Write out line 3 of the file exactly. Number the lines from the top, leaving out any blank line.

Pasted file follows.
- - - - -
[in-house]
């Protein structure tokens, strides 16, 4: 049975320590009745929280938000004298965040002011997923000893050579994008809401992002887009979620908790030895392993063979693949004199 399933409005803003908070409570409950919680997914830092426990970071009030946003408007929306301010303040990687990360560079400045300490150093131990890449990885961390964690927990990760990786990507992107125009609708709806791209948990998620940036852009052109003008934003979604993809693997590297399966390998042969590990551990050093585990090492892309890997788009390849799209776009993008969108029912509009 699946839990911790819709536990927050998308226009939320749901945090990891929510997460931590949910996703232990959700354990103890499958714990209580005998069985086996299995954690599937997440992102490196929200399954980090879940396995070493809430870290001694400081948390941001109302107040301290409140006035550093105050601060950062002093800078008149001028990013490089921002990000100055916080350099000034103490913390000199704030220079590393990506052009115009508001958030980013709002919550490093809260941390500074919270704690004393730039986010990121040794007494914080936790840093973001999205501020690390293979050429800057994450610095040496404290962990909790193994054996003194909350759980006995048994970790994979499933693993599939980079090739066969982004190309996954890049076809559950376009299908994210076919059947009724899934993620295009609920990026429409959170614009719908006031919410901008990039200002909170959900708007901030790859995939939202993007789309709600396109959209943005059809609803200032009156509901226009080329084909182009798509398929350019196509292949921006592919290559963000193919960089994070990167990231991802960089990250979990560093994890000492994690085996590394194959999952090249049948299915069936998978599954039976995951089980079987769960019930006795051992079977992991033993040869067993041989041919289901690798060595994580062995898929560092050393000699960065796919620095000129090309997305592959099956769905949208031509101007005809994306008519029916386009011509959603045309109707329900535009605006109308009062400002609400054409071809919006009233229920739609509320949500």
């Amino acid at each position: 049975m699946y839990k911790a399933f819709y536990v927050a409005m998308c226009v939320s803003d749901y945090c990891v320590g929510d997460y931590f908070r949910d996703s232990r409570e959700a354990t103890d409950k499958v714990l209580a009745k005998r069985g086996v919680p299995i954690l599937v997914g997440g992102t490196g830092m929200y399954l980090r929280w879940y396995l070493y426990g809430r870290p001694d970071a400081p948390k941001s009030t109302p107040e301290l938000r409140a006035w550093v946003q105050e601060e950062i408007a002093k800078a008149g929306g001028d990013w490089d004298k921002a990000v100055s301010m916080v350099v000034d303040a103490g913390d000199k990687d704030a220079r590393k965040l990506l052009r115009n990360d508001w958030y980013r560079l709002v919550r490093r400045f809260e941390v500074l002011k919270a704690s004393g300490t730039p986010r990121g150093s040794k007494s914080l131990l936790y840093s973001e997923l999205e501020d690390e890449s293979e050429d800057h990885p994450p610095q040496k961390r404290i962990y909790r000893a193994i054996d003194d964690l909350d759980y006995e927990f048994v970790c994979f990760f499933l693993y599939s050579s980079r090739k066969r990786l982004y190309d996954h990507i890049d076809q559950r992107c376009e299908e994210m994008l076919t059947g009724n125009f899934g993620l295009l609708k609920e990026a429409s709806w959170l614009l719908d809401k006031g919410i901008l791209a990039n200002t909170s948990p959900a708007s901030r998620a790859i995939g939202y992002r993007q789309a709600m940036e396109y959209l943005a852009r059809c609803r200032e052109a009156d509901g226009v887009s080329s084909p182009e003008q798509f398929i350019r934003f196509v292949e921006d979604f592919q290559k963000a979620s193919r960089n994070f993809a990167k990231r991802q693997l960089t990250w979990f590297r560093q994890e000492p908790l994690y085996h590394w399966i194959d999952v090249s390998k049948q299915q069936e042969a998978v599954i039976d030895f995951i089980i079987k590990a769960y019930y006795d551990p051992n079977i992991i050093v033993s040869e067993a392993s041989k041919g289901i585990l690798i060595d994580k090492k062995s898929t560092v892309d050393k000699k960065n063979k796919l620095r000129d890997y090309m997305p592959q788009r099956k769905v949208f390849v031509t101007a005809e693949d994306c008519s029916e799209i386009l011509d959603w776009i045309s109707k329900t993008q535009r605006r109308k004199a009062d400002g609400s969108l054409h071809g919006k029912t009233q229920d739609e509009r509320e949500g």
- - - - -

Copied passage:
């Amino acid at each position: 049975m699946y839990k911790a399933f819709y536990v927050a409005m998308c226009v939320s803003d749901y945090c990891v320590g929510d997460y931590f908070r949910d996703s232990r409570e959700a354990t103890d409950k499958v714990l209580a009745k005998r069985g086996v919680p299995i954690l599937v997914g997440g992102t490196g830092m929200y399954l980090r929280w879940y396995l070493y426990g809430r870290p001694d970071a400081p948390k941001s009030t109302p107040e301290l938000r409140a006035w550093v946003q105050e601060e950062i408007a002093k800078a008149g929306g001028d990013w490089d004298k921002a990000v100055s301010m916080v350099v000034d303040a103490g913390d000199k990687d704030a220079r590393k965040l990506l052009r115009n990360d508001w958030y980013r560079l709002v919550r490093r400045f809260e941390v500074l002011k919270a704690s004393g300490t730039p986010r990121g150093s040794k007494s914080l131990l936790y840093s973001e997923l999205e501020d690390e890449s293979e050429d800057h990885p994450p610095q040496k961390r404290i962990y909790r000893a193994i054996d003194d964690l909350d759980y006995e927990f048994v970790c994979f990760f499933l693993y599939s050579s980079r090739k066969r990786l982004y190309d996954h990507i890049d076809q559950r992107c376009e299908e994210m994008l076919t059947g009724n125009f899934g993620l295009l609708k609920e990026a429409s709806w959170l614009l719908d809401k006031g919410i901008l791209a990039n200002t909170s948990p959900a708007s901030r998620a790859i995939g939202y992002r993007q789309a709600m940036e396109y959209l943005a852009r059809c609803r200032e052109a009156d509901g226009v887009s080329s084909p182009e003008q798509f398929i350019r934003f196509v292949e921006d979604f592919q290559k963000a979620s193919r960089n994070f993809a990167k990231r991802q693997l960089t990250w979990f590297r560093q994890e000492p908790l994690y085996h590394w399966i194959d999952v090249s390998k049948q299915q069936e042969a998978v599954i039976d030895f995951i089980i079987k590990a769960y019930y006795d551990p051992n079977i992991i050093v033993s040869e067993a392993s041989k041919g289901i585990l690798i060595d994580k090492k062995s898929t560092v892309d050393k000699k960065n063979k796919l620095r000129d890997y090309m997305p592959q788009r099956k769905v949208f390849v031509t101007a005809e693949d994306c008519s029916e799209i386009l011509d959603w776009i045309s109707k329900t993008q535009r605006r109308k004199a009062d400002g609400s969108l054409h071809g919006k029912t009233q229920d739609e509009r509320e949500g």